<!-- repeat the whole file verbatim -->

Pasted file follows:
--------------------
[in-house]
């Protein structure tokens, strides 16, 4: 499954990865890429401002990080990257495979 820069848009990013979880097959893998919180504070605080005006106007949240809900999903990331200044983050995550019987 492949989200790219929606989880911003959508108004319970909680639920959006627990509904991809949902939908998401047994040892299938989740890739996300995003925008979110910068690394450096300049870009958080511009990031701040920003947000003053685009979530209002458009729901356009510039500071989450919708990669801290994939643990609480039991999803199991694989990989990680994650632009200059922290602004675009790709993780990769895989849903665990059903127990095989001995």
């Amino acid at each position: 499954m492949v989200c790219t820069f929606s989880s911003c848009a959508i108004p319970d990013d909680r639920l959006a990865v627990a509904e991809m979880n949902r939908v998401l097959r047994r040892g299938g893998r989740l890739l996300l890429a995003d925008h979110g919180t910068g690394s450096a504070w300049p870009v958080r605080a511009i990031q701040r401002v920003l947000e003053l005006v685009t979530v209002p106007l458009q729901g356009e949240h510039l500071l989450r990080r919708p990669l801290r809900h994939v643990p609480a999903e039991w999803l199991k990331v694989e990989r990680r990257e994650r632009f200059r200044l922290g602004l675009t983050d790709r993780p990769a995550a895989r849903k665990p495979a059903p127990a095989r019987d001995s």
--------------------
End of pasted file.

[in-house]
């Protein structure tokens, strides 16, 4: 499954990865890429401002990080990257495979 820069848009990013979880097959893998919180504070605080005006106007949240809900999903990331200044983050995550019987 492949989200790219929606989880911003959508108004319970909680639920959006627990509904991809949902939908998401047994040892299938989740890739996300995003925008979110910068690394450096300049870009958080511009990031701040920003947000003053685009979530209002458009729901356009510039500071989450919708990669801290994939643990609480039991999803199991694989990989990680994650632009200059922290602004675009790709993780990769895989849903665990059903127990095989001995």
């Amino acid at each position: 499954m492949v989200c790219t820069f929606s989880s911003c848009a959508i108004p319970d990013d909680r639920l959006a990865v627990a509904e991809m979880n949902r939908v998401l097959r047994r040892g299938g893998r989740l890739l996300l890429a995003d925008h979110g919180t910068g690394s450096a504070w300049p870009v958080r605080a511009i990031q701040r401002v920003l947000e003053l005006v685009t979530v209002p106007l458009q729901g356009e949240h510039l500071l989450r990080r919708p990669l801290r809900h994939v643990p609480a999903e039991w999803l199991k990331v694989e990989r990680r990257e994650r632009f200059r200044l922290g602004l675009t983050d790709r993780p990769a995550a895989r849903k665990p495979a059903p127990a095989r019987d001995s």